A Campaign to #TakeCTRL of Our Privacy Sweeps the Nation (And You Thought Bipartisanship Was Dead)

What do Pennsylvania high school student Blake Robbins, Mississippi middle school student Richard Wade, Maryland Division of Corrections Officer Robert Collins, and Kim Kardashian-West all have in common? 

I suspect most people would guess nothing, but that would be wrong. It turns out they have a common affliction that impacts nearly everyone living in the digital age. Yes, that’s right, you probably have it too. Let’s take a look.

Blake Robbins wanted to use his school-issued laptop for schoolwork and to communicate with his friends, such as by email and video chat. He did not, however, want his school remotely turning on the laptop’s webcam and taking hundreds of pictures of him, including when he was partially undressed or sleeping. But that happened.

Richard Wade was a fun-loving 12-year-old boy, who liked to use his cell phone to take and share pictures with his friends. He did not, however, want his school to seize and search his phone after he got a text message from his father during “football class.” The initial intrusion snowballed into his expulsion after administrators determined that one picture on it, which showed him and a friend dancing in a bathroom while his friend held a BB gun, was “gang-related.”

Robert Collins is a veteran corrections officer who uses social media to share personal photos and thoughts with his friends and family. He did not, however, want to allow his employer to view the personal information on his social media account, but such a demand was placed upon him during his job recertification process.

Kim Kardashian-West is one of the world's most recognizable celebrities. She has used a hit reality television show and social media to enhance her celebrity by sharing nearly every aspect of her life with the general public. She does not, however, want her young children to receive the same level of exposure or to have unauthorized people view her private hospital records.

So what is the common thread? To varying degrees, all of these people, like nearly all of us, have chosen to share certain personal thoughts and information about themselves with a select group of other people. At the same time, they all want control over what personal information is shared and with whom. Unfortunately, none of them are empowered to make those choices and to enforce the limits they choose. The bottom line is that the laws that are supposed to protect the privacy of students, employees, and our personal data and communications are not up to the task.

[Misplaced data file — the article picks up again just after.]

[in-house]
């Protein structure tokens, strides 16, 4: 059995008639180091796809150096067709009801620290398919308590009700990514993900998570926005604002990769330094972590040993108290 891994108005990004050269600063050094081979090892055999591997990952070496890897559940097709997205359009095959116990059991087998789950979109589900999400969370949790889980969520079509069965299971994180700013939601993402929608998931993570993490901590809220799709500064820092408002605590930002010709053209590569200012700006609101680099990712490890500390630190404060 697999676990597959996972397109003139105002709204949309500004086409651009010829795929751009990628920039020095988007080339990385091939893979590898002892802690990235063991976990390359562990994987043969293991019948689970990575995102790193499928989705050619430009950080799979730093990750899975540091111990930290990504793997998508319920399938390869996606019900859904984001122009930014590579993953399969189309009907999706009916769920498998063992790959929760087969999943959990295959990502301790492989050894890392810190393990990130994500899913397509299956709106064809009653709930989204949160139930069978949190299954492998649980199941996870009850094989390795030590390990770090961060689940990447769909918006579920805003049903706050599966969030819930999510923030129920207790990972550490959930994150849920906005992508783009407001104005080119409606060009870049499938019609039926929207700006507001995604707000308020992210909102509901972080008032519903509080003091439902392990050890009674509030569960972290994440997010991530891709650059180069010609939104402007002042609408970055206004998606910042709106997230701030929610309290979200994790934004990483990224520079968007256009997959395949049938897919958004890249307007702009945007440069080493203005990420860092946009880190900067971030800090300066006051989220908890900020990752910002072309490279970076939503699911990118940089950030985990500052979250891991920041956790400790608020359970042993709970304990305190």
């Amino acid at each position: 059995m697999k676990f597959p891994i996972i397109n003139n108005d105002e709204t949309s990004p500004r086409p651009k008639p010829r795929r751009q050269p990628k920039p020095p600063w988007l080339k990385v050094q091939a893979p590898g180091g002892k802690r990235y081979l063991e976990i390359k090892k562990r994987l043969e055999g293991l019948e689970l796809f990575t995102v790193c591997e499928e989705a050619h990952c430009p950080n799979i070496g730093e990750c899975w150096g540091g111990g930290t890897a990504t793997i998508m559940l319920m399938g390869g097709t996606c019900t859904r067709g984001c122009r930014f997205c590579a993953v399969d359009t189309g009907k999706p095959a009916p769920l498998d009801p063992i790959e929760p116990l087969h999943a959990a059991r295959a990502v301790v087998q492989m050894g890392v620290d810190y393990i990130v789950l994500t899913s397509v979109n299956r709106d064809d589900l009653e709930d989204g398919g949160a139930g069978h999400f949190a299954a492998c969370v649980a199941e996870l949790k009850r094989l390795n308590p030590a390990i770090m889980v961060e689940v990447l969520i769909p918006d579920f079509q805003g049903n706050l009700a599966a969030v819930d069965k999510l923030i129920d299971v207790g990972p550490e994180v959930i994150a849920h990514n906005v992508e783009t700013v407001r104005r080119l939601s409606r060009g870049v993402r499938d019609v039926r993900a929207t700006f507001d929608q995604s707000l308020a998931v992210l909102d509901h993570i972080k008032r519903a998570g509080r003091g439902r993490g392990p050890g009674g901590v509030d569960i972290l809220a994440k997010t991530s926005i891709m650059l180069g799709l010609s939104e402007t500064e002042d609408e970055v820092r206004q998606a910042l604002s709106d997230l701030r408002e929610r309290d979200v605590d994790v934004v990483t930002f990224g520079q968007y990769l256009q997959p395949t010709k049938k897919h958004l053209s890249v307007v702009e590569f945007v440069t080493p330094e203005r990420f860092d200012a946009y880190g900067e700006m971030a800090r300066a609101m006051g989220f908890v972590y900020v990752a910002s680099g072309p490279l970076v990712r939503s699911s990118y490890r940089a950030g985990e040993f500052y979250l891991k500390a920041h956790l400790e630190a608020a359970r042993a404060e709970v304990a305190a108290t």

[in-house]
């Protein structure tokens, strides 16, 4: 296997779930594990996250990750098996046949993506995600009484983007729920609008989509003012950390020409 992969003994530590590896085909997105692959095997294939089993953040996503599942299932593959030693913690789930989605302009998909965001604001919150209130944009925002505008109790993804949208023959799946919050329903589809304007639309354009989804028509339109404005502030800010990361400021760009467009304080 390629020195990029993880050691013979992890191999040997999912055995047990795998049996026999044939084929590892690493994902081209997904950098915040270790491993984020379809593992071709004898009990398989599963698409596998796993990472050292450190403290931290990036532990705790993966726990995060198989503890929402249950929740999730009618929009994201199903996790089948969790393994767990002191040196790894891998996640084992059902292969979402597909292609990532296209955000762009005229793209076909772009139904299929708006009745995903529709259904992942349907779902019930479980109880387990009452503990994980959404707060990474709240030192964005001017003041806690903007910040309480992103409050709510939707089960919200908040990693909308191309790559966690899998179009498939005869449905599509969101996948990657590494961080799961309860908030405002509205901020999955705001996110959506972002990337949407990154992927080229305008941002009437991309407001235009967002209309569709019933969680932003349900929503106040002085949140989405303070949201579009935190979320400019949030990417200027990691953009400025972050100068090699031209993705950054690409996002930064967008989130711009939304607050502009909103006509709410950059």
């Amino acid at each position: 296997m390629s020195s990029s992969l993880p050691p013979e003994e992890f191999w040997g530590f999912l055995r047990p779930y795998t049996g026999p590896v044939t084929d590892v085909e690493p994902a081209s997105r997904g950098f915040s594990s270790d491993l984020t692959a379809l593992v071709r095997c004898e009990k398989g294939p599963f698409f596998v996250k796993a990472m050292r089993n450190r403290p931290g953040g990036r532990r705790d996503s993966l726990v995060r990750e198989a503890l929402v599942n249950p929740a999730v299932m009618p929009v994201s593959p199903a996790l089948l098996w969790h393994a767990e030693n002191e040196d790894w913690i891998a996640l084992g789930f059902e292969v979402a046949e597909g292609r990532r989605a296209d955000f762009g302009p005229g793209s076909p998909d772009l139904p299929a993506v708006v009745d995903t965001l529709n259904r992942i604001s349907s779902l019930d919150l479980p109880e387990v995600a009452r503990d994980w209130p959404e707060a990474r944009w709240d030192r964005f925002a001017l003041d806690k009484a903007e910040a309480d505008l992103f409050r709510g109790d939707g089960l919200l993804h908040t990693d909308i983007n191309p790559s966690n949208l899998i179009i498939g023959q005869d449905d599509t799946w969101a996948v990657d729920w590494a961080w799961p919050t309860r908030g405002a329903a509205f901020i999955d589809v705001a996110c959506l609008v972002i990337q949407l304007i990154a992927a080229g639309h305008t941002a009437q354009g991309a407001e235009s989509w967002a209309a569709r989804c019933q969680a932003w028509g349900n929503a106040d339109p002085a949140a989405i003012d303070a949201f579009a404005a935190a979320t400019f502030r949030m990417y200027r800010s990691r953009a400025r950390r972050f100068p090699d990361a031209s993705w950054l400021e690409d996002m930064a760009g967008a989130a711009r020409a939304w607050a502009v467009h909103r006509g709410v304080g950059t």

Fortunately, today, all across the county, from Hawaii to Alabama to New Hampshire, a diverse, bipartisan coalition of state legislators will simultaneously announce state legislative proposals that, although varied, are all aimed at empowering their constituents to #TakeCTRL of their personal privacy. These bills would go far in ensuring students, employees, and everyone else has more of a say over who can know their whereabouts, track their activities online, and view information they share with friends.

For a map of the bills introduced, click here

Through these collective actions, these elected officials are making an important point: If Congress is unwilling or unable to act to protect Americans’ privacy, or takes actions that are insufficient, the states are more than willing to step up and fill the void.

There may be a prevailing sentiment in this country that we are so politically divided that we cannot work together even on issues of great importance to the American public. But that narrative does not hold up when it comes to privacy. In fact, a recent poll found that 90 percent of Americans want the next president of the United States to prioritize “protecting privacy so [Americans] have more control over our personal information.”